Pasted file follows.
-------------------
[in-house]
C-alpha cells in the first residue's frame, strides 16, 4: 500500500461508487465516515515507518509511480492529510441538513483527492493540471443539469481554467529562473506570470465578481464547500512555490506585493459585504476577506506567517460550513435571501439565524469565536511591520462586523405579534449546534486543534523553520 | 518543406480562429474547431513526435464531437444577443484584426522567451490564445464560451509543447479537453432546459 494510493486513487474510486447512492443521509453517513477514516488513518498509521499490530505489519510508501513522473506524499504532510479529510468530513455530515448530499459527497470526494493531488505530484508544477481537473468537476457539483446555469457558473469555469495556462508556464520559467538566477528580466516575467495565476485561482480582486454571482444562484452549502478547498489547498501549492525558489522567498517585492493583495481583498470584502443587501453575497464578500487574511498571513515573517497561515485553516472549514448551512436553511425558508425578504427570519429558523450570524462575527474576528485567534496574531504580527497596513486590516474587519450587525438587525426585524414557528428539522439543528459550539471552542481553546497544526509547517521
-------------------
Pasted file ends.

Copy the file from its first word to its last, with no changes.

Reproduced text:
[in-house]
C-alpha cells in the first residue's frame, strides 16, 4: 500500500461508487465516515515507518509511480492529510441538513483527492493540471443539469481554467529562473506570470465578481464547500512555490506585493459585504476577506506567517460550513435571501439565524469565536511591520462586523405579534449546534486543534523553520 | 518543406480562429474547431513526435464531437444577443484584426522567451490564445464560451509543447479537453432546459 494510493486513487474510486447512492443521509453517513477514516488513518498509521499490530505489519510508501513522473506524499504532510479529510468530513455530515448530499459527497470526494493531488505530484508544477481537473468537476457539483446555469457558473469555469495556462508556464520559467538566477528580466516575467495565476485561482480582486454571482444562484452549502478547498489547498501549492525558489522567498517585492493583495481583498470584502443587501453575497464578500487574511498571513515573517497561515485553516472549514448551512436553511425558508425578504427570519429558523450570524462575527474576528485567534496574531504580527497596513486590516474587519450587525438587525426585524414557528428539522439543528459550539471552542481553546497544526509547517521